Transatlantic Cooperation on Food Marketing, Labeling, & Nutrition Urged to Help Curb Obesity Epidemic
November 28, 2005
In response to sporadic pressure from regulators on either side of the Atlantic, food companies occasionally improve their labeling or marketing practices, or reformulate products to have a better nutritional profile. But the non-profit Center for Science in the Public Interest (CSPI) is urging governments to pressure companies to make such improvements the standard practice in all countries in which they do business, rather than just doing the bare minimum to keep each country’s regulators at bay. The nutrition and food-safety watchdog group says that regulatory cooperation that spreads food companies’ best practices could help curb a growing global epidemic of obesity and diet-related disease.
“Food companies respond to ad hoc laws, regulations, and exhortations from American and European authorities, but tend not to export their nutritional or labeling improvements overseas,” said Bruce Silverglade, director of legal affairs for the Center for Science in the Public Interest. “Some food companies maintain that it’s impossible to adopt one practice or another, when in fact, they’ve already done so in another country.”
In a report released today, CSPI found that in the United Kingdom, where sodium reduction has been a major priority of the government, General Mills has reduced the sodium content of Honey Nut Cheerios to 500 milligrams (mg) per 100 grams (g). In the U.S., the same cereal has 700 mg per 100 g, and the company has no plans to change. Similarly, Kraft reduced the salt content of Dairylea Lunchables in the UK by one-third but did not make corresponding reductions in the U.S. Dairylea Lunchables “Ham stack’ems” contains 800 mg of sodium per 100 g in the UK, while the U.S. equivalent product contains 1040 mg of sodium per 100 g.
In some cases, European consumers can’t enjoy advances made in the United States. Here, Masterfoods’ Mars candy bars have full nutrition information, but in Europe, the company lists only a handful of nutrients on labels. PepsiCo has placed limits on the calorie content of its single-serving Frito-Lay snack products sold in U.S. schools, but has not shown similar restraint with its Walker Crisps line sold in the UK. PepsiCo has begun to produce a smaller size package of chips in the UK that is directed to children.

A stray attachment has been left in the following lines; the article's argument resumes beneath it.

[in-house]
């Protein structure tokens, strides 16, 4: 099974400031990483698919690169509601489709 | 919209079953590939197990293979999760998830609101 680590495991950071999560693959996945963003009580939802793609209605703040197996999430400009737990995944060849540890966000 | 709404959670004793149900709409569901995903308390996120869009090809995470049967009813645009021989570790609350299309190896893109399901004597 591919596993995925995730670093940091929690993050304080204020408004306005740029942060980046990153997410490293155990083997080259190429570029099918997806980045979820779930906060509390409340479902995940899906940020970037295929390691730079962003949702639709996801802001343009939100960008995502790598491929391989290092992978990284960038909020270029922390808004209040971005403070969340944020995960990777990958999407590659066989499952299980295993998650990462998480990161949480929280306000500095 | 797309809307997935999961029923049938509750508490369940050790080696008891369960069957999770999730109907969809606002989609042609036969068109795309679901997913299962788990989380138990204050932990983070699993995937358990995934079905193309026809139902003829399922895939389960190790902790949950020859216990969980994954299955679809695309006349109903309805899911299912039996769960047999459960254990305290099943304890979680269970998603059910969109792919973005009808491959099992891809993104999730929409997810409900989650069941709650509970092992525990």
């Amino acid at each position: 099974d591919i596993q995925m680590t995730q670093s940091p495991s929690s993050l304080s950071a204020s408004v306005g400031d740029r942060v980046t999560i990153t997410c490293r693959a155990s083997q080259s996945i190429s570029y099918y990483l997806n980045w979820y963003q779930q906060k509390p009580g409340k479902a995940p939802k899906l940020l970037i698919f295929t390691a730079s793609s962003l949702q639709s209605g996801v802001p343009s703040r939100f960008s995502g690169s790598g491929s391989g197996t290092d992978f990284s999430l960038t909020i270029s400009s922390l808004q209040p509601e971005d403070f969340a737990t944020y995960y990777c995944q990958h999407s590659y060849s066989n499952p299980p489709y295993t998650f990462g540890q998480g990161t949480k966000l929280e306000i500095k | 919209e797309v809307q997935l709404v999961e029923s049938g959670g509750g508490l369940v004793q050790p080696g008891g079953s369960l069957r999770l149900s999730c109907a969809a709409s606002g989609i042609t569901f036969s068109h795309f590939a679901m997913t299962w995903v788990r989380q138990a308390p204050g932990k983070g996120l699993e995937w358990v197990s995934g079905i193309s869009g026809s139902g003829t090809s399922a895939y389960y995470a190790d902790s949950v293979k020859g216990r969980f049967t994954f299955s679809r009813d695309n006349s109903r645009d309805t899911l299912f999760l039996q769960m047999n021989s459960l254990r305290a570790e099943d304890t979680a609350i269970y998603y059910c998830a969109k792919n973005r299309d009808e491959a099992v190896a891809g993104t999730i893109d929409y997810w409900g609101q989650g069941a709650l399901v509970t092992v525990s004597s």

In European countries where food marketing aimed at children has come under intense scrutiny, Coca-Cola has removed in-school branding on vending machines. In the U.S., the soda industry has not done that, but the American Beverage Association did urge its members to pull soda out of elementary schools (though it left the status quo largely intact in high schools). California and New Jersey acted on their own to remove most soda from all schools entirely over the next several years.
“We welcome advances in nutrition on either side of the ocean, but there’s no reason food companies can’t enact new policies consistently,” Silverglade said. “If American and European regulators cooperated and actively pursued a unified strategy against obesity and diet-related disease, companies would take notice.”
In 1998, the U.S. and the European Union (EU) agreed to work cooperatively on some trade issues with the formation of the Transatlantic Economic Partnership (TEP). To date, though, the only regulatory cooperation in the nutrition area involves narrow, technical projects, such as developing standardized testing methods for measuring nutrients in food. According to CSPI, the TEP could be used to help identify and implement best corporate practices on both continents.
CSPI co-chairs the food policy committee of the Trans Atlantic Consumer Dialogue (TACD), a coalition of American and European consumer groups that makes recommendations to the U.S. and the EU on matters affecting consumer welfare and trade. The TACD is co-sponsoring a conference on transatlantic policy initiatives related to food marketing, diet and health on December 1-2 in Brussels Belgium. The conference, “Generation Excess II,” will examine how the U.S. and the EU are responding to the obesity crisis and related problems concerning diet and health.
The World Health Organization (WHO) has developed a global strategy for combating obesity and diet-related disease that includes recommendations on reducing partially hydrogenated oils, added sugars, and salt in processed foods and for curbs on junk-food marketing aimed at kids. The WHO also says that international collaboration is crucial, since many companies operate globally. The WHO strategy has been greeted more warmly by European regulators, who are beginning to recognize the seriousness of the obesity epidemic there, than by their counterparts in the Bush Administration.
“Regrettably, the Bush Administration has done very little to address obesity, unless you include its initial – and unsuccessful – opposition to the World Health Organization’s effort to develop a global anti-obesity strategy,” Silverglade said.